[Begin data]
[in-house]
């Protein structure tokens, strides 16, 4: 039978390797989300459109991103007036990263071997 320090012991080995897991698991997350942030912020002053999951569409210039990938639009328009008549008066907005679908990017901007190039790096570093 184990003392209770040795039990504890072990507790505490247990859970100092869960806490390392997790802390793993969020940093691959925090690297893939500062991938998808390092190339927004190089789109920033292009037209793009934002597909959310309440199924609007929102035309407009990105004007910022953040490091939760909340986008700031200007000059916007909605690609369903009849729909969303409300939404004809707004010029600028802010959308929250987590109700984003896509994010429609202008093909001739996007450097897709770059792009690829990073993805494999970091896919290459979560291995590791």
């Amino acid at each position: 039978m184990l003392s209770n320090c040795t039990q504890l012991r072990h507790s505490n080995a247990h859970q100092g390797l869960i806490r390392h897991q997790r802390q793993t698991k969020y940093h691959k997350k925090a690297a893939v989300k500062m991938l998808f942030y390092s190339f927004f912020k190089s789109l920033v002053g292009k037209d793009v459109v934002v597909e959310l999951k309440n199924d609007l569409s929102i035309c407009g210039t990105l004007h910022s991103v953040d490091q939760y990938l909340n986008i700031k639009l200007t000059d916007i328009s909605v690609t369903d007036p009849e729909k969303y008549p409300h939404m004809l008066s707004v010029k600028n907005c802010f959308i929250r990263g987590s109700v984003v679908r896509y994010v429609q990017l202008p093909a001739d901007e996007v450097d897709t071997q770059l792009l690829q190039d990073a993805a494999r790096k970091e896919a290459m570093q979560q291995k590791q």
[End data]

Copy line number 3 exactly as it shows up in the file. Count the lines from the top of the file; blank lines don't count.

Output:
């Amino acid at each position: 039978m184990l003392s209770n320090c040795t039990q504890l012991r072990h507790s505490n080995a247990h859970q100092g390797l869960i806490r390392h897991q997790r802390q793993t698991k969020y940093h691959k997350k925090a690297a893939v989300k500062m991938l998808f942030y390092s190339f927004f912020k190089s789109l920033v002053g292009k037209d793009v459109v934002v597909e959310l999951k309440n199924d609007l569409s929102i035309c407009g210039t990105l004007h910022s991103v953040d490091q939760y990938l909340n986008i700031k639009l200007t000059d916007i328009s909605v690609t369903d007036p009849e729909k969303y008549p409300h939404m004809l008066s707004v010029k600028n907005c802010f959308i929250r990263g987590s109700v984003v679908r896509y994010v429609q990017l202008p093909a001739d901007e996007v450097d897709t071997q770059l792009l690829q190039d990073a993805a494999r790096k970091e896919a290459m570093q979560q291995k590791q």